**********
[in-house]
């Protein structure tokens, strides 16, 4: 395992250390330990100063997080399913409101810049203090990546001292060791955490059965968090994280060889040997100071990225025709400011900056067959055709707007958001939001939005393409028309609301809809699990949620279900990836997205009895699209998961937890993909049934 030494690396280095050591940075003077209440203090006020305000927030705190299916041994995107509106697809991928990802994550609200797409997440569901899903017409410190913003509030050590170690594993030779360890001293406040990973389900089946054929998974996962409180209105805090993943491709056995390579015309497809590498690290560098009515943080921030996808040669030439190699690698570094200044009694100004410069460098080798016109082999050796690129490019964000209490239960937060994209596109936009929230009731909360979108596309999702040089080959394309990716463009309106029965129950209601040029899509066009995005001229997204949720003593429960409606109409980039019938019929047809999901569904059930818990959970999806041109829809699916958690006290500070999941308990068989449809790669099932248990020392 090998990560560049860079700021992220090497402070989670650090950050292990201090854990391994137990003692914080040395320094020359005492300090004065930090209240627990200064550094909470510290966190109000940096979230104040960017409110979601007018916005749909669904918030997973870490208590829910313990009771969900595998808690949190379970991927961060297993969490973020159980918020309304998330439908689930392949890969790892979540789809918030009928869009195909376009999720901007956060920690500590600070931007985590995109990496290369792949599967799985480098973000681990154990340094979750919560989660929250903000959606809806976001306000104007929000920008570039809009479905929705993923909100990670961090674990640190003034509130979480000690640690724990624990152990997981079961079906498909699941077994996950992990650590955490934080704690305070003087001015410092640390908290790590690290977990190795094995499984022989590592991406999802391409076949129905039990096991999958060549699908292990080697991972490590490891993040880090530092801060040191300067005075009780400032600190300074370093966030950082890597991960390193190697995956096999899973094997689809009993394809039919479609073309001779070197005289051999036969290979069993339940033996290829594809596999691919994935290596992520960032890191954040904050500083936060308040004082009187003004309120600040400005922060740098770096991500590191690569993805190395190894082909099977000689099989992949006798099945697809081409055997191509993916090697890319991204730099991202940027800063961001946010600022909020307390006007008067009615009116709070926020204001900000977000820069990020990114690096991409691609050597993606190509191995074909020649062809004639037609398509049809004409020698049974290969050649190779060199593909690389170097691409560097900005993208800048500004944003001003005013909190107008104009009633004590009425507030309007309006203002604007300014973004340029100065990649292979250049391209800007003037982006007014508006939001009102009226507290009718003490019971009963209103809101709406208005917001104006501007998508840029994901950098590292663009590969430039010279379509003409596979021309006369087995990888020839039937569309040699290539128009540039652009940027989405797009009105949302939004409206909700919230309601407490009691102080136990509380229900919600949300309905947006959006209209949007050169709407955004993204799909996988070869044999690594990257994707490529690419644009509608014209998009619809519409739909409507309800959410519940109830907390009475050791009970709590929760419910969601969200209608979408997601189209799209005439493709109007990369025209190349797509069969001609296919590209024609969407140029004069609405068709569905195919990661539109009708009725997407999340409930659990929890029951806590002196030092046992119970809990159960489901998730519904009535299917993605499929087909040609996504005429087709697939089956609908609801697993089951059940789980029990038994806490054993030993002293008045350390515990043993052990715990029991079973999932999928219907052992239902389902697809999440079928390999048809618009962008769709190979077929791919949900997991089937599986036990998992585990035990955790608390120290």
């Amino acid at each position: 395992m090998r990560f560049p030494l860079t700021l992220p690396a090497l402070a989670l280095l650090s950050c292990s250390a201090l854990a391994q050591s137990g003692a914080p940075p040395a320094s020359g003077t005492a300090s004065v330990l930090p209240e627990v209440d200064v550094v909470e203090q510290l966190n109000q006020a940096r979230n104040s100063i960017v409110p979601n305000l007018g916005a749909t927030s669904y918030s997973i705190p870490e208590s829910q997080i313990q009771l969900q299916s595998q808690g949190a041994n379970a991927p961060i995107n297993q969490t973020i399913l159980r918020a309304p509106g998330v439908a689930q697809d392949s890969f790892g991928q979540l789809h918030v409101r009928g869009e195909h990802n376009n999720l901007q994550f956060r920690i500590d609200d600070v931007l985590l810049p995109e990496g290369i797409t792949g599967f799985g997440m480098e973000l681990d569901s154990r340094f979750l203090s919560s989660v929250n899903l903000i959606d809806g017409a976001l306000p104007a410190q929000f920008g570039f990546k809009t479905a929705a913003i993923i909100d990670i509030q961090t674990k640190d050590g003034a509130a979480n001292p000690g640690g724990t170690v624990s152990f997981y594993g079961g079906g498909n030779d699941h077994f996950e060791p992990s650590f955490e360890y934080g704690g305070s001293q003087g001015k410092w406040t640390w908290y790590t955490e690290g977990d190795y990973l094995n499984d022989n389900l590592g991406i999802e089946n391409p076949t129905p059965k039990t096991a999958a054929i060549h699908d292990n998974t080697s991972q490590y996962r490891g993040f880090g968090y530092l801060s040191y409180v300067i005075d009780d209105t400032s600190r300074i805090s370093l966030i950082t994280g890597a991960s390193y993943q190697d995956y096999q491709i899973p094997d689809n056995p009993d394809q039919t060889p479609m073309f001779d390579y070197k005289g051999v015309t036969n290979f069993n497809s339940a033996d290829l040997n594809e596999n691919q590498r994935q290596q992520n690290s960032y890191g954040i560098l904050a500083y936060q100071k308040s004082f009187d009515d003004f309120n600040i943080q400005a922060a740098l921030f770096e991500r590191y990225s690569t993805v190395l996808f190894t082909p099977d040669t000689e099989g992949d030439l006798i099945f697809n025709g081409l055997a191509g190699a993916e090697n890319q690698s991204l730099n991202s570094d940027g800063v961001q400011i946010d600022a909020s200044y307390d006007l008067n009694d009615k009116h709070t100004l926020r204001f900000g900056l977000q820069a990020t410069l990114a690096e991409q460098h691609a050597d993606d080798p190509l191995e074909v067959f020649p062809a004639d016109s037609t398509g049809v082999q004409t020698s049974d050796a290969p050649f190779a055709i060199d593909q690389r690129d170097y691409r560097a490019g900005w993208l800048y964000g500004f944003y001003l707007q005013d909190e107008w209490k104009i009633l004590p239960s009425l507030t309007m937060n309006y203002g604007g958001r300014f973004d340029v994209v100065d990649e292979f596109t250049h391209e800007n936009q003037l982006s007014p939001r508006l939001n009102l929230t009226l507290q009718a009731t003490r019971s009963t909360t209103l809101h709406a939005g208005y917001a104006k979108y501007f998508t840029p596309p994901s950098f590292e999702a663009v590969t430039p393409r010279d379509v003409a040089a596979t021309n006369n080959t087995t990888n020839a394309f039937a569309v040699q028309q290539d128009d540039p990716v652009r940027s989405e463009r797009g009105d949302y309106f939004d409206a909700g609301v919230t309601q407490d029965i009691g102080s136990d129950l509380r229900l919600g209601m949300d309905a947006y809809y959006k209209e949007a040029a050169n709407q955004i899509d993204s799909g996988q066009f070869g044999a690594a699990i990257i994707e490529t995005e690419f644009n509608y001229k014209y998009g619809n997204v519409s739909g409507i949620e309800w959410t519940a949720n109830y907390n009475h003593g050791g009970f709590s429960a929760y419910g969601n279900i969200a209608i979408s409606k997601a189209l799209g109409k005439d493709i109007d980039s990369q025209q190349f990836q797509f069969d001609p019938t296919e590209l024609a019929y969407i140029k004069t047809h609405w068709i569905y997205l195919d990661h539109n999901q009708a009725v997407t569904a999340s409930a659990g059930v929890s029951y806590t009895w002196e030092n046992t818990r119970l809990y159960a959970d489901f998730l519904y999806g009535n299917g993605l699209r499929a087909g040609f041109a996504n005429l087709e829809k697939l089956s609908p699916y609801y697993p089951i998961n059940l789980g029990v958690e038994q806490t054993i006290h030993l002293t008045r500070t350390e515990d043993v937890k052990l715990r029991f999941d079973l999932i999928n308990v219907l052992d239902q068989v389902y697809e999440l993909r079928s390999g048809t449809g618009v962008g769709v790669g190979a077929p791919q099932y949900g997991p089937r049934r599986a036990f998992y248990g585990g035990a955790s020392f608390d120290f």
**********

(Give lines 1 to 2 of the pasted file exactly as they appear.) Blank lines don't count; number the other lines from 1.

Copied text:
[in-house]
């Protein structure tokens, strides 16, 4: 395992250390330990100063997080399913409101810049203090990546001292060791955490059965968090994280060889040997100071990225025709400011900056067959055709707007958001939001939005393409028309609301809809699990949620279900990836997205009895699209998961937890993909049934 030494690396280095050591940075003077209440203090006020305000927030705190299916041994995107509106697809991928990802994550609200797409997440569901899903017409410190913003509030050590170690594993030779360890001293406040990973389900089946054929998974996962409180209105805090993943491709056995390579015309497809590498690290560098009515943080921030996808040669030439190699690698570094200044009694100004410069460098080798016109082999050796690129490019964000209490239960937060994209596109936009929230009731909360979108596309999702040089080959394309990716463009309106029965129950209601040029899509066009995005001229997204949720003593429960409606109409980039019938019929047809999901569904059930818990959970999806041109829809699916958690006290500070999941308990068989449809790669099932248990020392 090998990560560049860079700021992220090497402070989670650090950050292990201090854990391994137990003692914080040395320094020359005492300090004065930090209240627990200064550094909470510290966190109000940096979230104040960017409110979601007018916005749909669904918030997973870490208590829910313990009771969900595998808690949190379970991927961060297993969490973020159980918020309304998330439908689930392949890969790892979540789809918030009928869009195909376009999720901007956060920690500590600070931007985590995109990496290369792949599967799985480098973000681990154990340094979750919560989660929250903000959606809806976001306000104007929000920008570039809009479905929705993923909100990670961090674990640190003034509130979480000690640690724990624990152990997981079961079906498909699941077994996950992990650590955490934080704690305070003087001015410092640390908290790590690290977990190795094995499984022989590592991406999802391409076949129905039990096991999958060549699908292990080697991972490590490891993040880090530092801060040191300067005075009780400032600190300074370093966030950082890597991960390193190697995956096999899973094997689809009993394809039919479609073309001779070197005289051999036969290979069993339940033996290829594809596999691919994935290596992520960032890191954040904050500083936060308040004082009187003004309120600040400005922060740098770096991500590191690569993805190395190894082909099977000689099989992949006798099945697809081409055997191509993916090697890319991204730099991202940027800063961001946010600022909020307390006007008067009615009116709070926020204001900000977000820069990020990114690096991409691609050597993606190509191995074909020649062809004639037609398509049809004409020698049974290969050649190779060199593909690389170097691409560097900005993208800048500004944003001003005013909190107008104009009633004590009425507030309007309006203002604007300014973004340029100065990649292979250049391209800007003037982006007014508006939001009102009226507290009718003490019971009963209103809101709406208005917001104006501007998508840029994901950098590292663009590969430039010279379509003409596979021309006369087995990888020839039937569309040699290539128009540039652009940027989405797009009105949302939004409206909700919230309601407490009691102080136990509380229900919600949300309905947006959006209209949007050169709407955004993204799909996988070869044999690594990257994707490529690419644009509608014209998009619809519409739909409507309800959410519940109830907390009475050791009970709590929760419910969601969200209608979408997601189209799209005439493709109007990369025209190349797509069969001609296919590209024609969407140029004069609405068709569905195919990661539109009708009725997407999340409930659990929890029951806590002196030092046992119970809990159960489901998730519904009535299917993605499929087909040609996504005429087709697939089956609908609801697993089951059940789980029990038994806490054993030993002293008045350390515990043993052990715990029991079973999932999928219907052992239902389902697809999440079928390999048809618009962008769709190979077929791919949900997991089937599986036990998992585990035990955790608390120290």